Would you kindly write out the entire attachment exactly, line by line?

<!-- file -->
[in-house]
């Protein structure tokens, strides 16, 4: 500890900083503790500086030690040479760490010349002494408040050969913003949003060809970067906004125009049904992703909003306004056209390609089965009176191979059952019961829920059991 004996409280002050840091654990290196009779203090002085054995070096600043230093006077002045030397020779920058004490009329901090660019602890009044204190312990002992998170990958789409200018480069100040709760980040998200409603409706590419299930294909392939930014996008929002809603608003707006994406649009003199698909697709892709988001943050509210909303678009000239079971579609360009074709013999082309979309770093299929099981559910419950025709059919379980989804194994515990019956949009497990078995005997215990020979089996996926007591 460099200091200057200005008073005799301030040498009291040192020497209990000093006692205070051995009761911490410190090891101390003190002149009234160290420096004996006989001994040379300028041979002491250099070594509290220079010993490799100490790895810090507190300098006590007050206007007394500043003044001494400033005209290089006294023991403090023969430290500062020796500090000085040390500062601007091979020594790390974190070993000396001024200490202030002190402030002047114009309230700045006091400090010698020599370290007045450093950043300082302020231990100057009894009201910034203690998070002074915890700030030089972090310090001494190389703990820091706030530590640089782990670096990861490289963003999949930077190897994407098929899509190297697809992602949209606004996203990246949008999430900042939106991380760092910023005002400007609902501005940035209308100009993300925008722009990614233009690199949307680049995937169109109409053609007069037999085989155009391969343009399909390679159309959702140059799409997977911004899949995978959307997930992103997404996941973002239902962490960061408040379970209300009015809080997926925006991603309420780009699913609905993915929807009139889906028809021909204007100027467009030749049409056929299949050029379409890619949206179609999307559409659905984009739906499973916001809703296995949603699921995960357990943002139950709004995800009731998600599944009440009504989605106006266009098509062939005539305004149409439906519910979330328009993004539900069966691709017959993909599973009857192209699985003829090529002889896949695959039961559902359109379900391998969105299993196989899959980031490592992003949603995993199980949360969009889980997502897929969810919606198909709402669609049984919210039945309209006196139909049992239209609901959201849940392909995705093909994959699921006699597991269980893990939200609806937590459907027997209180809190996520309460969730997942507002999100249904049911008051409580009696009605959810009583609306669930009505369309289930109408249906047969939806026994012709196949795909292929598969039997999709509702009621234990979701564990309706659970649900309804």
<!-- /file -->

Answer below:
[in-house]
């Protein structure tokens, strides 16, 4: 500890900083503790500086030690040479760490010349002494408040050969913003949003060809970067906004125009049904992703909003306004056209390609089965009176191979059952019961829920059991 004996409280002050840091654990290196009779203090002085054995070096600043230093006077002045030397020779920058004490009329901090660019602890009044204190312990002992998170990958789409200018480069100040709760980040998200409603409706590419299930294909392939930014996008929002809603608003707006994406649009003199698909697709892709988001943050509210909303678009000239079971579609360009074709013999082309979309770093299929099981559910419950025709059919379980989804194994515990019956949009497990078995005997215990020979089996996926007591 460099200091200057200005008073005799301030040498009291040192020497209990000093006692205070051995009761911490410190090891101390003190002149009234160290420096004996006989001994040379300028041979002491250099070594509290220079010993490799100490790895810090507190300098006590007050206007007394500043003044001494400033005209290089006294023991403090023969430290500062020796500090000085040390500062601007091979020594790390974190070993000396001024200490202030002190402030002047114009309230700045006091400090010698020599370290007045450093950043300082302020231990100057009894009201910034203690998070002074915890700030030089972090310090001494190389703990820091706030530590640089782990670096990861490289963003999949930077190897994407098929899509190297697809992602949209606004996203990246949008999430900042939106991380760092910023005002400007609902501005940035209308100009993300925008722009990614233009690199949307680049995937169109109409053609007069037999085989155009391969343009399909390679159309959702140059799409997977911004899949995978959307997930992103997404996941973002239902962490960061408040379970209300009015809080997926925006991603309420780009699913609905993915929807009139889906028809021909204007100027467009030749049409056929299949050029379409890619949206179609999307559409659905984009739906499973916001809703296995949603699921995960357990943002139950709004995800009731998600599944009440009504989605106006266009098509062939005539305004149409439906519910979330328009993004539900069966691709017959993909599973009857192209699985003829090529002889896949695959039961559902359109379900391998969105299993196989899959980031490592992003949603995993199980949360969009889980997502897929969810919606198909709402669609049984919210039945309209006196139909049992239209609901959201849940392909995705093909994959699921006699597991269980893990939200609806937590459907027997209180809190996520309460969730997942507002999100249904049911008051409580009696009605959810009583609306669930009505369309289930109408249906047969939806026994012709196949795909292929598969039997999709509702009621234990979701564990309706659970649900309804």